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A Cool-Headed Warmth: LAZY HAWK

Architecture of Light Architects

written by
Chung Isak
photographed by
Choi Jinbo
materials provided by
Architecture of Light Architects
edited by
Youn Yaelim

SPACE February 2023 (No. 663)


A Cool-Headed Warmth

Here, we find a four-storey house on a piece of land facing the wall of government facilities in Changseong-dong, Seoul, the west of Gyeongbokgung Palace. It is not a structure that stands out among its neighbouring buildings. The exposed concrete at the base and the cork scattered across the upper floors are both neat and harmonious. The overall impression is one of an external insulation system building on a general RC structure. However, upon entering the interior spaces, in contrast to the somewhat impassive exterior, one is greeted by a harmonious and systematic space of concrete and wood that journeys across various spatial and sensory impressions.


From Inside to Outside, and Vice Versa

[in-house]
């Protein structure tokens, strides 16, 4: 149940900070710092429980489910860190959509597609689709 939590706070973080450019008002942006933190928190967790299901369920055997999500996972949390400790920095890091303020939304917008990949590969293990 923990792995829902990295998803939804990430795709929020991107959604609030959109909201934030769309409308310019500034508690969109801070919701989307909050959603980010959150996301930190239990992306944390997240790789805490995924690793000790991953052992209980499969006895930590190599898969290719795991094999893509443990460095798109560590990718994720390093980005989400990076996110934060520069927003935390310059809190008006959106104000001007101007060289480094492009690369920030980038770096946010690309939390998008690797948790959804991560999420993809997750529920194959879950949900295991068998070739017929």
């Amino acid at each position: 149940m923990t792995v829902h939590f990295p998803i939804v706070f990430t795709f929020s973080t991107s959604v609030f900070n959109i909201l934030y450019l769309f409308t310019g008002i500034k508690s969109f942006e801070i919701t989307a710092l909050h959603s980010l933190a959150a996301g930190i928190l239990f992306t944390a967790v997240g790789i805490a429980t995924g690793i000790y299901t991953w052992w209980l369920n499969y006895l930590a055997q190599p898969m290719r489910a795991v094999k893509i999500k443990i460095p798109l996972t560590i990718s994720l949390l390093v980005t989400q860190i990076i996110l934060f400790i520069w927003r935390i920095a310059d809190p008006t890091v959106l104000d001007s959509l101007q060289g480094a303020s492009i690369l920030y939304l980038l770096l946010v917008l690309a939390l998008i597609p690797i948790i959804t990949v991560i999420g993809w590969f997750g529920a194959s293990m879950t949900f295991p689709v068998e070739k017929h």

Architect Park Jeantaek first made his name with his wooden homes. Throughout this critique, I decided to remove any trace of the misconception that he is an architect who only works with wood. He says the primary reason he often uses wood is that it is consistent in its expression of structural elements whether inside or outside. Wood easily penetrates the material from the inside to the outside and from the outside to the inside. It is free from the thermal bridge as it also functions as an insulator. For example, the rafters of a hanok are often made of one subsidiary material from the inside to the outside, and a single material serves as the ceiling of the interior space and the finish of the exterior eaves. In modern spaces where functions and facilities are emphasised and thick clothing is required, it isn’t easy to have physical integrity and material consistency between the inside and outside. There may be methods such as making the finish the same between the inside and outside, with exposed concrete through sandwich insulation. Still, there is a limit to insulation performance in that it is a little obstinate. On the other hand, the wooden structure’s exposed finish has a sense of dignity and naturalness regarding the realisation of intention and function. However, in this work, it is impossible to find a landscape in which wooden materials penetrate the interior and exterior. The impassive exterior insulation system mentioned above thoroughly covers the interior wooden spaces. Considering the compact site conditions, wherein eaves cannot be introduced, and a limited construction budget meaning that proven exterior wood cannot be used, it would not have been possible to select exposed wood, which is challenging to maintain. Within such conditions, the internal and external consistency of materials and structures, which he considers essential, was partially implemented at the concrete base. The exposed concrete of the lower floors along the roadside continues into the interior. On the side of the driveway, after finishing with inside insulation, built-in furniture is placed to cover the insulation, and the opposite side is treated with outside insulation to expose the concrete structure inside. Most of the exposed structural walls are exposed concrete surfaces, so the entire interior and exterior are perceived as exposed concrete. The interior and exterior insulation were sufficiently overlapped in the area where the insulation was broken to prevent thermal bridges. The boiler room was placed in the overlapping area, and the corner where the room protruded inside was treated like a part of the kitchen pantry.